PCR Slippage Across the ML-2 Microsatellite of the Cryptosporidium MIC1 Locus Enables Development of a PCR Assay Capable of Distinguishing the Zoonotic Cryptosporidium parvum From Other Human Infectious Cryptosporidium Species

Authors

  • M. A. Webber,

    1. Department of Medical Biotechnology, School of Medicine, Flinders University, Bedford Park, SA, Australia
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  • I. Sari,

    1. School of Pharmacy and Medical Sciences, University of South Australia, Adelaide, SA, Australia
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  • D. Hoefel,

    1. Australian Water Quality Centre, South Australian Water Corporation, Adelaide, SA, Australia
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  • P. T. Monis,

    1. Department of Medical Biotechnology, School of Medicine, Flinders University, Bedford Park, SA, Australia
    2. School of Pharmacy and Medical Sciences, University of South Australia, Adelaide, SA, Australia
    3. Australian Water Quality Centre, South Australian Water Corporation, Adelaide, SA, Australia
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  • B. J. King

    Corresponding author
    1. Department of Medical Biotechnology, School of Medicine, Flinders University, Bedford Park, SA, Australia
    2. Australian Water Quality Centre, South Australian Water Corporation, Adelaide, SA, Australia
    • Correspondence:

      B. J. King. Australian Water Quality Centre, SA Water Corporation, PO Box 1751, Adelaide, SA 5001, Australia. Tel.: +61 8 7424 2114; Fax: +61 8 7003 2114; E-mail: brendon.king@sawater.com.au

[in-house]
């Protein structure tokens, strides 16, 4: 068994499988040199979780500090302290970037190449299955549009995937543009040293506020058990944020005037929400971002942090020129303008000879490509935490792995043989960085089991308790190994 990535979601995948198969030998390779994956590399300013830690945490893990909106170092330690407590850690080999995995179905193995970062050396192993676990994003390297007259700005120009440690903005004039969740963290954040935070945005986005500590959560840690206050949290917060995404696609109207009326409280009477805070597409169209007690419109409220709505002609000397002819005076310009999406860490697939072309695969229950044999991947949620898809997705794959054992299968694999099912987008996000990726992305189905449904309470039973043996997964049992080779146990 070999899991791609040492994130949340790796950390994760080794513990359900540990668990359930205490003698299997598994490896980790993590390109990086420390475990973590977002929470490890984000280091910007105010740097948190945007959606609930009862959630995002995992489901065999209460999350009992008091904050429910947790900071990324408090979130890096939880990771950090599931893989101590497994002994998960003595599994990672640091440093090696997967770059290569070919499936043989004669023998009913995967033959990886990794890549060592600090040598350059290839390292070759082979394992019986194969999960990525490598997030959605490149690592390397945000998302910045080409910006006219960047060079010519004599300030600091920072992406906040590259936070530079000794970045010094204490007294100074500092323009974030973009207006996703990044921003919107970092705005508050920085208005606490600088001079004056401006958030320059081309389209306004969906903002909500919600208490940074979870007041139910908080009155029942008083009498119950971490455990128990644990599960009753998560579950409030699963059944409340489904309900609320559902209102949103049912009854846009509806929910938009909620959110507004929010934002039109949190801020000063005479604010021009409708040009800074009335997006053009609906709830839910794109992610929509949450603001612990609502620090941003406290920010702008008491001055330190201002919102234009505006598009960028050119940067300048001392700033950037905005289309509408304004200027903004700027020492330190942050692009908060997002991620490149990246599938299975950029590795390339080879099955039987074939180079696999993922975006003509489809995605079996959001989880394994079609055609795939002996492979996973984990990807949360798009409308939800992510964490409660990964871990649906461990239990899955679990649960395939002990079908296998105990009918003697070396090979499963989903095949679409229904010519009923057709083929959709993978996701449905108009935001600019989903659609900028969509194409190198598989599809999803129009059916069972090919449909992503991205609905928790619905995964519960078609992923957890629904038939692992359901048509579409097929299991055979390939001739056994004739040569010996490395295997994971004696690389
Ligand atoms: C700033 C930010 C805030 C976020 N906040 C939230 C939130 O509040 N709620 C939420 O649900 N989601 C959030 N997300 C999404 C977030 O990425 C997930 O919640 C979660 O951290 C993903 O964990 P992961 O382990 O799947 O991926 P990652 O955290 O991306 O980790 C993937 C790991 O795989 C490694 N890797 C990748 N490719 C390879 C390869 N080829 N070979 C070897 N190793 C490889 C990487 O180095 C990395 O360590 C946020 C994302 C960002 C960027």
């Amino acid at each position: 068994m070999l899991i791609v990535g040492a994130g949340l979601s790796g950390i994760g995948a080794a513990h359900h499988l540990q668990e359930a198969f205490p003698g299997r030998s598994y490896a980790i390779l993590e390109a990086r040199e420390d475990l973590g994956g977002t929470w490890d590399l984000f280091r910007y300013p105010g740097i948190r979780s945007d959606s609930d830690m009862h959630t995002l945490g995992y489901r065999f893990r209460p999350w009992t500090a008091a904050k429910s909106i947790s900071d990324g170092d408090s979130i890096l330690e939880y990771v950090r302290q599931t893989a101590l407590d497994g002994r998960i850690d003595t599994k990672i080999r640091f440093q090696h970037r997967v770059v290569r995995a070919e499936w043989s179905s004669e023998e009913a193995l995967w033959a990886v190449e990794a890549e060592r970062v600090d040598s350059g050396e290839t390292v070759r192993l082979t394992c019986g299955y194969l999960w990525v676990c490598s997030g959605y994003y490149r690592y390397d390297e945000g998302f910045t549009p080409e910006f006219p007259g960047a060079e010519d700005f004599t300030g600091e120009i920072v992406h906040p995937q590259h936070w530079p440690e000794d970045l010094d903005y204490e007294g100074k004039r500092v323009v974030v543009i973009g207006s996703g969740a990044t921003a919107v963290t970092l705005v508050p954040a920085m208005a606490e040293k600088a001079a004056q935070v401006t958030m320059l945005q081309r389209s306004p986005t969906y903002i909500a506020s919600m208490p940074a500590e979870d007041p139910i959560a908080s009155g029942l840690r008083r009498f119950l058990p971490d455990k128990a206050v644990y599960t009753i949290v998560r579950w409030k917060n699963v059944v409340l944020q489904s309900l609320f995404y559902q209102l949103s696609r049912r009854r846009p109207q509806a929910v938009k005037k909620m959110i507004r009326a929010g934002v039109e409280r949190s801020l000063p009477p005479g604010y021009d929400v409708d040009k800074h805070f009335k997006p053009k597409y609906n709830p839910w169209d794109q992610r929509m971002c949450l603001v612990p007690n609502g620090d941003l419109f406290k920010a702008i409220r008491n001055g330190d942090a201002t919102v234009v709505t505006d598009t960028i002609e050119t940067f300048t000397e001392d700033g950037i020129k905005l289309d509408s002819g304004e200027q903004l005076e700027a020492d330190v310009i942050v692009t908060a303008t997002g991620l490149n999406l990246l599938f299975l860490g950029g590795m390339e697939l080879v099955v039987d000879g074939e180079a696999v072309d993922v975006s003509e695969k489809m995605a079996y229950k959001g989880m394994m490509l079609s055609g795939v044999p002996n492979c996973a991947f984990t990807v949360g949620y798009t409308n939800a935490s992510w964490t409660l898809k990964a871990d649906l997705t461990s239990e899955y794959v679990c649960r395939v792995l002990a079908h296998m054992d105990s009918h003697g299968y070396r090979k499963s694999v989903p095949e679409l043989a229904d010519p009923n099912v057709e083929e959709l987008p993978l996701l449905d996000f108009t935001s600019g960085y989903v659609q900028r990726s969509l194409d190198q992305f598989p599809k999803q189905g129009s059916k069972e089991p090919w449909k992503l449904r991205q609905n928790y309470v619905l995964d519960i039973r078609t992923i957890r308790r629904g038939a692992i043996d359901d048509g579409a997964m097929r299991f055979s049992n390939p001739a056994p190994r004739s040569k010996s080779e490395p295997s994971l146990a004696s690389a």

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Summary

Cryptosporidium are ubiquitous and significant enteropathogens of all classes of vertebrates and a major cause of human morbidity and mortality worldwide. Of the 24 recognized species, the zoonotic Cryptosporidium parvum and the host-specific Cryptosporidium hominis cause the majority of cases of human cryptosporidiosis. Here, we report on structural and transcriptional variability between Cparvum and Chominis at the MIC1 locus, which encodes a microneme localized thrombospondin-like domain containing protein previously demonstrated to be critical for host cell infection by Cparvum. We demonstrate, using reverse transcription quantitative PCR with the aid of genomic data from the EuPathDB site, that the transcribed product in Chominis is both truncated and significantly down-regulated in the sporozoite. We hypothesize that CpMIC1 may be a genetic factor involved in facilitating the wider host range of C. parvum in comparison with the specific host range of C. hominis. Furthermore, we show that the presence of a microsatellite (ML-2) within the Cparvum MIC-1 locus enables the development of a PCR marker that can rapidly distinguish the zoonotic C. parvum from Chominis and other significant human infectious Cryptosporidium species due to reproducible PCR slippage across the ML-2 microsatellite. Additionally, we demonstrate that this locus is tightly linked to the GP60 locus, a locus commonly used in the genetic characterization of C. parvum and Chominis isolates. This marker should provide a robust and additional tool to aid in the rapid identification of C. parvum from other Cryptosporidium species.

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